questionsis it okay to buy dvds off of amazon uk if i live…

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they may be region coded (http://en.wikipedia.org/wiki/DVD_region_code). so, if your player can't handle that region, don't buy the disc. some discs are region free though.

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@carl669: If you order through amazon prime will shipping still be free? and would something like this work?:http://www.amazon.com/gp/offer-listing/B003VX56MK/

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@jmdeal: Something like that should work. I'm fairly certain PS3s are also region free, Xboxes might be as well, I'm sure someone here can verify. If you've already got one of those, you might not need to buy a region free player.

As for prime, I have no idea, but it would be pretty cool if it did. I'd doubt it though, as it's going to be a lot more expensive to ship internationally and with customs and all, it's really unlikely it would reach you in two days

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I have ordered a couple things from co.uk. and in general find that the shipping cost is included in the price that you see. So not technically free, but you see it upfront so..kind of? I think it is actually because they add a VAT tax to the price, but then it doesn't apply to the US to it gets taken out, so we don't notice when shipping is added in. So evens out. I don't think Prime applies (I have that too). You definitely won't get 2 day shipping from co.uk.

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@jmdeal: that player should work. and no, you won't get prime shipping. but, the shipping cost is pretty reasonable. i got the harry potter bluray set a couple months back and shipping was about $5.

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As long as you have a region-free DVD player, you're good to go. If your DVD player is not region-free you might be able to fix that HERE.

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When I purchased something from Canada recently, I was charged a fee on my credit card for exchange. Be sure that this does not happen with Amazon.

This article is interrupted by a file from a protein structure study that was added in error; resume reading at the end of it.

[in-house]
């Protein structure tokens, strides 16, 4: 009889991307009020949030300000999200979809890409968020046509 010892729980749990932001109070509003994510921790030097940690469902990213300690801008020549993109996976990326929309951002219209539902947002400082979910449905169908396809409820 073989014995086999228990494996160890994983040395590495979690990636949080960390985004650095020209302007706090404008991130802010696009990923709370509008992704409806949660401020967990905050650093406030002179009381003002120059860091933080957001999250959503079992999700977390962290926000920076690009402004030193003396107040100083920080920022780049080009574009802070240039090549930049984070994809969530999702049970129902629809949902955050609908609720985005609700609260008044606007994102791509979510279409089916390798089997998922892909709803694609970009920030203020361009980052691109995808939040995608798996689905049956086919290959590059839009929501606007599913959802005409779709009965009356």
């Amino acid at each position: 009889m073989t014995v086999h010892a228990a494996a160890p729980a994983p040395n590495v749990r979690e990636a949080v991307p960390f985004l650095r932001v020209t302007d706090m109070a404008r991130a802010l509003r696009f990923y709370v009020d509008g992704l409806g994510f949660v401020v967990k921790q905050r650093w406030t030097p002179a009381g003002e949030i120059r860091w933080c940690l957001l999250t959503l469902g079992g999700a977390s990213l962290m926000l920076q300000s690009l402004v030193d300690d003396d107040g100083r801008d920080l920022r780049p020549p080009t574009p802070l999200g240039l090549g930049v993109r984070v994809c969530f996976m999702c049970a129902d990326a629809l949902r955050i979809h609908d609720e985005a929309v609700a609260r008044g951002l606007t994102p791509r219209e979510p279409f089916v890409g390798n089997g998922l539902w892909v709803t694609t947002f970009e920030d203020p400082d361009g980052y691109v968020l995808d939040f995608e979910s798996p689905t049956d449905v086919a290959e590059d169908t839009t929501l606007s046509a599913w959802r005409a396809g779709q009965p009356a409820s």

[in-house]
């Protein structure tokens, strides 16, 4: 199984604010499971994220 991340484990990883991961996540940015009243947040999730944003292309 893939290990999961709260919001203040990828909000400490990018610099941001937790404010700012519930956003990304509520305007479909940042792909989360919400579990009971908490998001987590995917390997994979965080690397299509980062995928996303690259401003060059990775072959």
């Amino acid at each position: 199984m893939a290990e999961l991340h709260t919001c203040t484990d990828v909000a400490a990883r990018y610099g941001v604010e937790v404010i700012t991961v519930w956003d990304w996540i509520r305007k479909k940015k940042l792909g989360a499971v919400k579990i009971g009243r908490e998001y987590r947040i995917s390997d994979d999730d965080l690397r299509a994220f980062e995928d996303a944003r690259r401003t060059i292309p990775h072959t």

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DVDs, unless stated, are region coded, and IIRC, the UK is in a different region as the US. If you don't have a region free DVD player, you won't be able to view the DVDs. Blu-ray discs are also region coded, but a good number of the discs they sell there are region a/b, which means they will play in US and European regions. Check the description to make sure they are either region free or Region A/B. The content on the discs doesn't look to be any different, from what I can tell, anyway, but the packaging is different, as it has the Eurpoean ratings system on it not the US MPAA ratings.

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It's not just region coding you have to worry about. If you order the PAL edition of a film, your TV may not handle the signal/framerate conversion very well.

For movies encoded at 24fps, you're fine, but if they're TV encoded at PAL's 25fps (where the US release would be 29.97fps), you would have stuttering or possibly even an unusable signal out of your DVD player. I've never tried it, so I don't know what a region-free player would do in this scenario.

On a computer, you're generally not going to have a problem viewing either (provided you're not using mainstream region-coded software).

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Even if there is a stated region coding you still need to be careful. There was a big issue with Amazon UK selling a region free dvd /blu ray limited edition Harry Potter set and it turns out that the DVD where not region free. apparently sales of the set went up in August and some time in late November the product details where changes to state that only the blu-ray was region free even though the item name and description still had it sounding that both where. I don't know if this is something that happens often but I know that myself and some friends had problems with this. It was gift for my wife so i could not just return it when they finally came around to admitting that it was there fault. after a week of emails back and forth I got a partial refund so i could purchase a region 1 dvd box set.